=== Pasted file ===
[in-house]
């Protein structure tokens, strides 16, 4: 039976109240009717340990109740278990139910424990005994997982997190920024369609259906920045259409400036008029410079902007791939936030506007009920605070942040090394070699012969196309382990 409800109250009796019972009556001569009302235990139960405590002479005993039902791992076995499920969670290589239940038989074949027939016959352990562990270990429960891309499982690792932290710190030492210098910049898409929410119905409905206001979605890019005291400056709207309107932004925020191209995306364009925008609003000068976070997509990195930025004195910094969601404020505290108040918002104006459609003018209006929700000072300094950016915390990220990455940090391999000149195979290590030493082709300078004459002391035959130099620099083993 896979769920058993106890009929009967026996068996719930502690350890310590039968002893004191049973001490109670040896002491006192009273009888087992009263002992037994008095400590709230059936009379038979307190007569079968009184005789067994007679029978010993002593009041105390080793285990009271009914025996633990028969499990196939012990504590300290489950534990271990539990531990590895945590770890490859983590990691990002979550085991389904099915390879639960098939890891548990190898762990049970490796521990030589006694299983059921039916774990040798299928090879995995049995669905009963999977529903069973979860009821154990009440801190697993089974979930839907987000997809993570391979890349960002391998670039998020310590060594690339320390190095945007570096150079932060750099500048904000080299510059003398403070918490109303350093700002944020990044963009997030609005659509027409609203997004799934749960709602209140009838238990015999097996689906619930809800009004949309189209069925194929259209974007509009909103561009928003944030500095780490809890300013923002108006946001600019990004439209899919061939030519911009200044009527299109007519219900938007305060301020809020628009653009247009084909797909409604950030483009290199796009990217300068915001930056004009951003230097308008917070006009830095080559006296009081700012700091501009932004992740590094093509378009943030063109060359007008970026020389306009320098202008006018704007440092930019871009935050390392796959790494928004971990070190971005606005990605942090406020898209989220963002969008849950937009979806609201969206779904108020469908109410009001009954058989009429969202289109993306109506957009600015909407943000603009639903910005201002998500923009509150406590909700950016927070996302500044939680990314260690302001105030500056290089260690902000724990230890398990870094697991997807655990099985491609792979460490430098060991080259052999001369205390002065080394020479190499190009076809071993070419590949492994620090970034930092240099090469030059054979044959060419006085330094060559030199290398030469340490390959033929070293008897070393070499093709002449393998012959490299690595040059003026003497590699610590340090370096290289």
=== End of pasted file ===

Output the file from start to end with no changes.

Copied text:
[in-house]
């Protein structure tokens, strides 16, 4: 039976109240009717340990109740278990139910424990005994997982997190920024369609259906920045259409400036008029410079902007791939936030506007009920605070942040090394070699012969196309382990 409800109250009796019972009556001569009302235990139960405590002479005993039902791992076995499920969670290589239940038989074949027939016959352990562990270990429960891309499982690792932290710190030492210098910049898409929410119905409905206001979605890019005291400056709207309107932004925020191209995306364009925008609003000068976070997509990195930025004195910094969601404020505290108040918002104006459609003018209006929700000072300094950016915390990220990455940090391999000149195979290590030493082709300078004459002391035959130099620099083993 896979769920058993106890009929009967026996068996719930502690350890310590039968002893004191049973001490109670040896002491006192009273009888087992009263002992037994008095400590709230059936009379038979307190007569079968009184005789067994007679029978010993002593009041105390080793285990009271009914025996633990028969499990196939012990504590300290489950534990271990539990531990590895945590770890490859983590990691990002979550085991389904099915390879639960098939890891548990190898762990049970490796521990030589006694299983059921039916774990040798299928090879995995049995669905009963999977529903069973979860009821154990009440801190697993089974979930839907987000997809993570391979890349960002391998670039998020310590060594690339320390190095945007570096150079932060750099500048904000080299510059003398403070918490109303350093700002944020990044963009997030609005659509027409609203997004799934749960709602209140009838238990015999097996689906619930809800009004949309189209069925194929259209974007509009909103561009928003944030500095780490809890300013923002108006946001600019990004439209899919061939030519911009200044009527299109007519219900938007305060301020809020628009653009247009084909797909409604950030483009290199796009990217300068915001930056004009951003230097308008917070006009830095080559006296009081700012700091501009932004992740590094093509378009943030063109060359007008970026020389306009320098202008006018704007440092930019871009935050390392796959790494928004971990070190971005606005990605942090406020898209989220963002969008849950937009979806609201969206779904108020469908109410009001009954058989009429969202289109993306109506957009600015909407943000603009639903910005201002998500923009509150406590909700950016927070996302500044939680990314260690302001105030500056290089260690902000724990230890398990870094697991997807655990099985491609792979460490430098060991080259052999001369205390002065080394020479190499190009076809071993070419590949492994620090970034930092240099090469030059054979044959060419006085330094060559030199290398030469340490390959033929070293008897070393070499093709002449393998012959490299690595040059003026003497590699610590340090370096290289």